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I'm working on a REST API in Spring MVC 3.2RC1.

I'm fetching a JPA entity with a org.joda.time.DateTime timestamp in it and let Spring serialise it into JSON using

@RequestMapping(value = "/foobar", method = RequestMethod.GET, produces = "application/json")
@ResponseBody

Using the default Jackson2 settings in Spring as I've only added

<dependency>
    <groupId>com.fasterxml.jackson.core</groupId>
    <artifactId>jackson-annotations</artifactId>
    <version>2.1.1</version>
</dependency>
<dependency>
    <groupId>com.fasterxml.jackson.core</groupId>
    <artifactId>jackson-core</artifactId>
    <version>2.1.1</version>
</dependency>
<dependency>
    <groupId>com.fasterxml.jackson.core</groupId>
    <artifactId>jackson-databind</artifactId>
    <version>2.1.1</version>
</dependency>

to my POM and let Spring wire it up itself.

The controller is generating:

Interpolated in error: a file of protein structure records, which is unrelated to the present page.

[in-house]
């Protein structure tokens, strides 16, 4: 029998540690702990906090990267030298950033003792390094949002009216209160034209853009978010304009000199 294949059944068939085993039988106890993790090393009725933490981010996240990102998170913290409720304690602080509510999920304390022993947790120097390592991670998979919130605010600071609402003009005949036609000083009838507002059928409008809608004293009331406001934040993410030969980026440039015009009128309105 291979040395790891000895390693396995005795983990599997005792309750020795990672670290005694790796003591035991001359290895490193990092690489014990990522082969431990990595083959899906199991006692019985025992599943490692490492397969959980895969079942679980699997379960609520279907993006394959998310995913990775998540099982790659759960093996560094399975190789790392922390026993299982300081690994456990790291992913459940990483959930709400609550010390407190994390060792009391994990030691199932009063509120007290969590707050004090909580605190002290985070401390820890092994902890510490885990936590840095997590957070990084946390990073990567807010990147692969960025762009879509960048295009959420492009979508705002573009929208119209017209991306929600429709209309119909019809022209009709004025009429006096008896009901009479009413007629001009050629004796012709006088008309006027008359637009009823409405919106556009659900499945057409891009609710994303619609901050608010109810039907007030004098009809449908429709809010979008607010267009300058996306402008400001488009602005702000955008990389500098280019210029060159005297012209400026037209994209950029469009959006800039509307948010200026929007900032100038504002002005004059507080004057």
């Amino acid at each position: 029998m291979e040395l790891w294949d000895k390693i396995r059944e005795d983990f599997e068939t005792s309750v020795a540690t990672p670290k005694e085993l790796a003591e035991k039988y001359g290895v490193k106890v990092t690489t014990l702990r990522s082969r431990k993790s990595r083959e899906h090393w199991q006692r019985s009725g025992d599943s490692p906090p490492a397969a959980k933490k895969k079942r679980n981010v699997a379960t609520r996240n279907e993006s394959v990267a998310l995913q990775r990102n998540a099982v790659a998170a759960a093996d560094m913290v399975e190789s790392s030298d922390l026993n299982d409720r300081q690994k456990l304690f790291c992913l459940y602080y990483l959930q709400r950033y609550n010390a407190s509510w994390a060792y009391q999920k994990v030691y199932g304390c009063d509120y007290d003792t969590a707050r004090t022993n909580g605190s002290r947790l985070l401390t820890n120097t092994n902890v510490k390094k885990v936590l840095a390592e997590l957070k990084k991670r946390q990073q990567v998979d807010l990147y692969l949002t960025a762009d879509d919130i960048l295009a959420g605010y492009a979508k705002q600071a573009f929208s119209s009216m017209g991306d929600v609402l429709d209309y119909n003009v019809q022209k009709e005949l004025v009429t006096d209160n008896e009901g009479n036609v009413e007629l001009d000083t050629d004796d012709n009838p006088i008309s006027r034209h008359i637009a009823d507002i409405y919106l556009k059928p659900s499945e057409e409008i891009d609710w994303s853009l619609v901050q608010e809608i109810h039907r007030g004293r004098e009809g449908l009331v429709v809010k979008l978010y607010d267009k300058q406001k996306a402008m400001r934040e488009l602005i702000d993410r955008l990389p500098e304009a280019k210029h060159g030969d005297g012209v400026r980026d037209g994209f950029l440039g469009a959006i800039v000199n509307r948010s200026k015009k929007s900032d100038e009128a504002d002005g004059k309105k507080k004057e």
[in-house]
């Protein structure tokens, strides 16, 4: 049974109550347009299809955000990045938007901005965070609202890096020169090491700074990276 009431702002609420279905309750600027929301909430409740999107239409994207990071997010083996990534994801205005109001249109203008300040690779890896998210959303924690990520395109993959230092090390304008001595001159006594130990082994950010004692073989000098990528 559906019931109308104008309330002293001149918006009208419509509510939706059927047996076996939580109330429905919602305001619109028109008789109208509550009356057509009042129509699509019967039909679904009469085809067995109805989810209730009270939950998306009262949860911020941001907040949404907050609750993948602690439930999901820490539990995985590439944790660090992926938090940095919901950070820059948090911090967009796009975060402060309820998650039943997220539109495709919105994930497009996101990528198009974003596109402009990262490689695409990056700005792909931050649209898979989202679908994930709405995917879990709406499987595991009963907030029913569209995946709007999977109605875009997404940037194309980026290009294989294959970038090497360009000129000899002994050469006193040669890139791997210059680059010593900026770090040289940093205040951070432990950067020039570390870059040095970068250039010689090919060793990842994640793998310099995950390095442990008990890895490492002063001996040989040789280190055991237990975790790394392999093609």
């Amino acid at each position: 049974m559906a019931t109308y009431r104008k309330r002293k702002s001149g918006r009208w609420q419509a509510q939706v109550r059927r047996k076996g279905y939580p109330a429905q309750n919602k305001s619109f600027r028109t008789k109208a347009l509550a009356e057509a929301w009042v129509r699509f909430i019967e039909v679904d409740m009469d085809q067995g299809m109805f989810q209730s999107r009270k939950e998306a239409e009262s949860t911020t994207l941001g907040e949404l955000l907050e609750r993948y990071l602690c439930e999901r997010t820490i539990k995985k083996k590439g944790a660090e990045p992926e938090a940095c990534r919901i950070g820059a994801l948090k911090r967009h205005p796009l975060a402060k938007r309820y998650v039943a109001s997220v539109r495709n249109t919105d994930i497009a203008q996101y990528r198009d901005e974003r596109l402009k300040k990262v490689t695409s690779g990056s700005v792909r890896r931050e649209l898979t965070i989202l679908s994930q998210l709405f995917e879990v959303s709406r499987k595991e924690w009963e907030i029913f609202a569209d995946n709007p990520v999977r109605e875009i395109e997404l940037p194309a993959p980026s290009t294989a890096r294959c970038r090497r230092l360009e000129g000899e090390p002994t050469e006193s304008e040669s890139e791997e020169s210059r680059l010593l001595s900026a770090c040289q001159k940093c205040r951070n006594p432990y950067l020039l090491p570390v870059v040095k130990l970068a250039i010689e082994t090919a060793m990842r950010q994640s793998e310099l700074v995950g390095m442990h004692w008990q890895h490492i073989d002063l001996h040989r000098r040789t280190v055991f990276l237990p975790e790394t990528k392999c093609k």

"created":{"year":2012,"dayOfMonth":30,"dayOfWeek":5,"era":1,"dayOfYear":335,"weekOfWeekyear":48,"weekyear":2012,"monthOfYear":11,"yearOfEra":2012,"yearOfCentury":12,"centuryOfEra":20,"millisOfSecond":39,"millisOfDay":52684039,"secondOfMinute":4,"secondOfDay":52684,"minuteOfHour":38,"minuteOfDay":878,"hourOfDay":14,"millis":1354282684039,"zone":{"uncachedZone":{"cachable":true,"fixed":false,"id":"Europe/Stockholm"},"fixed":false,"id":"Europe/Stockholm"},"chronology":{"zone":{"uncachedZone":{"cachable":true,"fixed":false,"id":"Europe/Stockholm"},"fixed":false,"id":"Europe/Stockholm"}},"afterNow":false,"beforeNow":true,"equalNow":false}